Here’s what I said, published in November 2022.
Who are humanists?
Throughout recorded history there have been non-religious people who have believed that this life is the only life we have, that the universe is a natural phenomenon with no supernatural side, and that we can live ethical and fulfilling lives on the basis of reason and humanity.
Today, people who share these beliefs and values are called humanists and this combination of attitudes is called humanism. Many millions of people in the UK share this way of living and of looking at the world.
Roughly speaking, the word humanist has come to mean someone who:
- trusts to the scientific method when it comes to understanding how the universe works and rejects the idea of the supernatural (and is therefore an atheist or agnostic)
- makes their ethical decisions based on reason, empathy, and a concern for human beings and other sentient animals
- believes that, in the absence of an afterlife and any discernible purpose to the universe, human beings can act to give their own lives meaning by seeking happiness in this life and helping others to do the same.
The humanist approach is about being free to live a happy and fulfilling life for ourselves and supporting others to do the same. Throughout history, humanists have supported human rights and freedoms and tried to make a positive contribution towards creating a tolerant society where rational thinking and kindness prevail. With our natural capacities for reason, empathy, and compassion we have the potential to work towards building a better world.
Humanists put human welfare and happiness (and that of other animals that can suffer) at the centre of their ethical decision making and because human happiness depends on human beings being able to be free to makes their own choices and to develop as they wish, have traditionally been strong advocates of freedom of thought, freedom of expression, and freedom of choice for all – and the protection of these freedoms through legal human rights.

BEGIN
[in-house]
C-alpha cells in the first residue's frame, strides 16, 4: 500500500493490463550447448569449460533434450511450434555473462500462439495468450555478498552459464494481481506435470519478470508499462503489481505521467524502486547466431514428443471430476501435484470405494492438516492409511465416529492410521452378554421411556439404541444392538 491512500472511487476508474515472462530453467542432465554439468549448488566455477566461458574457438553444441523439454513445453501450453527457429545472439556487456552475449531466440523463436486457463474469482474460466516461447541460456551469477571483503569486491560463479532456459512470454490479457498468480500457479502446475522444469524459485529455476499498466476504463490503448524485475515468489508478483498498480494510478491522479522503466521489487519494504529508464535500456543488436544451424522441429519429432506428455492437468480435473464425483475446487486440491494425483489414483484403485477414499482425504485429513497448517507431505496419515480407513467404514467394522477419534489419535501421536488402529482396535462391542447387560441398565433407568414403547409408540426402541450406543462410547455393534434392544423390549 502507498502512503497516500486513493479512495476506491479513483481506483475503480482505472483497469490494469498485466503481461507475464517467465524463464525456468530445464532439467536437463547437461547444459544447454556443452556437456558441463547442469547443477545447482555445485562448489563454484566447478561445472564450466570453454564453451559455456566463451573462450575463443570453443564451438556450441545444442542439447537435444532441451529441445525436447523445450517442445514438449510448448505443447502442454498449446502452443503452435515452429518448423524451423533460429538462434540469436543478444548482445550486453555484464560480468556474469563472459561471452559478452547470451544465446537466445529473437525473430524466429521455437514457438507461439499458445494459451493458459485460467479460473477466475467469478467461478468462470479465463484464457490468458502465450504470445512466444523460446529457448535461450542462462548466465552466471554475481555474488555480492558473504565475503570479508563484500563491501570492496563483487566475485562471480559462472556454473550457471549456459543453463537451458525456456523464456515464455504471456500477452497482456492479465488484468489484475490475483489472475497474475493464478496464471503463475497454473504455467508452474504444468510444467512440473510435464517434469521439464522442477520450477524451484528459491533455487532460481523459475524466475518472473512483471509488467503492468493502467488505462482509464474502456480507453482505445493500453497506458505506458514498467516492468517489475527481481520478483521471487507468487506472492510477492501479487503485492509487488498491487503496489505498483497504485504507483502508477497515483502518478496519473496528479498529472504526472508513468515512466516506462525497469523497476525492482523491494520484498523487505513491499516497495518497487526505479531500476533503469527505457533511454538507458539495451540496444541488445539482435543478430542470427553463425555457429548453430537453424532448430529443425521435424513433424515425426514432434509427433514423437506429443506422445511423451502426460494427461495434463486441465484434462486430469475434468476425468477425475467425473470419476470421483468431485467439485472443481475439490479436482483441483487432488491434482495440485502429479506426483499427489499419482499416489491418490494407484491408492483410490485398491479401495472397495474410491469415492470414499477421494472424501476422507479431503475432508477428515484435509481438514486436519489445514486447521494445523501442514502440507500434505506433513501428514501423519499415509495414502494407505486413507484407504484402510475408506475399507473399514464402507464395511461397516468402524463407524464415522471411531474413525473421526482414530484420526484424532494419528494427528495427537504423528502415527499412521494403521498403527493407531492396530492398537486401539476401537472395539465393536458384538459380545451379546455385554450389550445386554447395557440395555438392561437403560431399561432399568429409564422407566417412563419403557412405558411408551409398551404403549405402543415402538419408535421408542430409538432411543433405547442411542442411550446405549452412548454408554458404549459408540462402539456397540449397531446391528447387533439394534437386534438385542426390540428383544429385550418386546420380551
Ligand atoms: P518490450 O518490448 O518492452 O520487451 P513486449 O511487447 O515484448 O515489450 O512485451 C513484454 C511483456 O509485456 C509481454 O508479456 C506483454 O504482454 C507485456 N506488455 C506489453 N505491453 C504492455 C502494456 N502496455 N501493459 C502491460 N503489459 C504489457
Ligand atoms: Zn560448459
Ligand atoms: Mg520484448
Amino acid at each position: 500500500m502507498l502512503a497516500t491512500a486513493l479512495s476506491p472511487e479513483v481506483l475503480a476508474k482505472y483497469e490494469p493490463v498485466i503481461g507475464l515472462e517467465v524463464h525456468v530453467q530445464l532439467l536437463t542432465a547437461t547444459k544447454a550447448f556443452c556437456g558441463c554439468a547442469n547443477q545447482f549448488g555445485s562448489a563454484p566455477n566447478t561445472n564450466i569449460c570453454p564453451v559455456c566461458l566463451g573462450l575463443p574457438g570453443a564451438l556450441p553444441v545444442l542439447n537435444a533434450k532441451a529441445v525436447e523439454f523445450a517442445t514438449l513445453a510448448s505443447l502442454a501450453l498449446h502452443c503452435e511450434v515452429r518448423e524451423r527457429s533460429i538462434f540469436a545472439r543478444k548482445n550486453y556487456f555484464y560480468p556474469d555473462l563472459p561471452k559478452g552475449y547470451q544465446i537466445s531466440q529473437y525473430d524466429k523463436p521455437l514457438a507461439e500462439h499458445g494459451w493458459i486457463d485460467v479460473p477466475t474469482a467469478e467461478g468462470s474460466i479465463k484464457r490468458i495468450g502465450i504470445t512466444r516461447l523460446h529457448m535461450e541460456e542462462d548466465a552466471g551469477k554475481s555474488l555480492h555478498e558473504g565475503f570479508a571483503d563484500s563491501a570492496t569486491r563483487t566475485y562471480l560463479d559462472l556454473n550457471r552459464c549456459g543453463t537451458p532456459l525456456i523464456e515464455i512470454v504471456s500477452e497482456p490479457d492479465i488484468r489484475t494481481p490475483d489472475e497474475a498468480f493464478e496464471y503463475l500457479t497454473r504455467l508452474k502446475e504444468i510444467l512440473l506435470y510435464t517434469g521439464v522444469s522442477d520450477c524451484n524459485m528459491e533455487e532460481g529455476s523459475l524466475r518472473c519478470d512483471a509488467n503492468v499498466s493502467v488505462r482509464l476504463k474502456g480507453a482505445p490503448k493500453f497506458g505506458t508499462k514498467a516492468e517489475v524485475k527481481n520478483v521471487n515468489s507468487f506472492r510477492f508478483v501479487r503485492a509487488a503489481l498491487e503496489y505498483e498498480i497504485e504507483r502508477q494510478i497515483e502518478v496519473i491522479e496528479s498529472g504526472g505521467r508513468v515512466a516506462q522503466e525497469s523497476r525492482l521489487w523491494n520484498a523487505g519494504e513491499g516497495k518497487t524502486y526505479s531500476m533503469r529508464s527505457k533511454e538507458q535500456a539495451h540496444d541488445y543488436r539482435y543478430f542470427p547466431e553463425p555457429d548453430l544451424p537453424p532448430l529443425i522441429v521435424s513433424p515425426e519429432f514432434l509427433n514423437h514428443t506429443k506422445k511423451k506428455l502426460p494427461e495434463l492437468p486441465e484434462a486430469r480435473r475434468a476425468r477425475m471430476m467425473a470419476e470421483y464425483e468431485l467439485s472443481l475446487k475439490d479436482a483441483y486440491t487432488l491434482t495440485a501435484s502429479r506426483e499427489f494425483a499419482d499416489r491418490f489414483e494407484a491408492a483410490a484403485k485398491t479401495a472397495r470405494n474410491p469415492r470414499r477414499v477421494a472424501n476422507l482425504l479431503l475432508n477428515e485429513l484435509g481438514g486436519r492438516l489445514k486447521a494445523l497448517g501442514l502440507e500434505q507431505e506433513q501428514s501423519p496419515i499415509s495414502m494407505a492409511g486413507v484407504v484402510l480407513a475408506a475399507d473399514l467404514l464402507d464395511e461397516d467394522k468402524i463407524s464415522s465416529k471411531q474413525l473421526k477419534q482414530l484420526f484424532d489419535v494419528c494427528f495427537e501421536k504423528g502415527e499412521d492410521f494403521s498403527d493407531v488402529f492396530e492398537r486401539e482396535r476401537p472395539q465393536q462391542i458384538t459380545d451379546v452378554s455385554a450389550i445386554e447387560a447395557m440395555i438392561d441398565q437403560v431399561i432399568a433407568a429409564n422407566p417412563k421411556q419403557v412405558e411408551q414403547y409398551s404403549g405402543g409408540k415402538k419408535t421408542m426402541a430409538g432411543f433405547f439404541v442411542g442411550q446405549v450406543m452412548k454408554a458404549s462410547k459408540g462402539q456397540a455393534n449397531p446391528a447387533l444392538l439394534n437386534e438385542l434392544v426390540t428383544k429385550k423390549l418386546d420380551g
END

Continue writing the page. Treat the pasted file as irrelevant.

Some people with a humanist approach to life join humanist organisations, which offer: community for like-minded people; non-religious services such as pastoral care, funerals, and weddings; a campaigning platform for social, legal, and political change; and educational resources on humanist beliefs and values.
Why do humanists support freedom of thought, conscience, and religion or belief?
All humanist arguments in support for any values or politics are made on the basis that they will improve human lives. They are based on evidence, experiences, reason, and empathy, and never on tradition, authority, commandments, or faith. The arguments for freedom of thought, conscience, and religion or belief are no different.
‘The freedom argument’
The first main humanist argument for FORB is based on the idea of individual freedom and rooted in a particular understanding of human dignity. It starts from the assumption that, as far as is possible, we want to be free to make up our own minds about important questions, including questions of religion or belief, and that imposing opinions on individuals by state sanction is a violation of this freedom.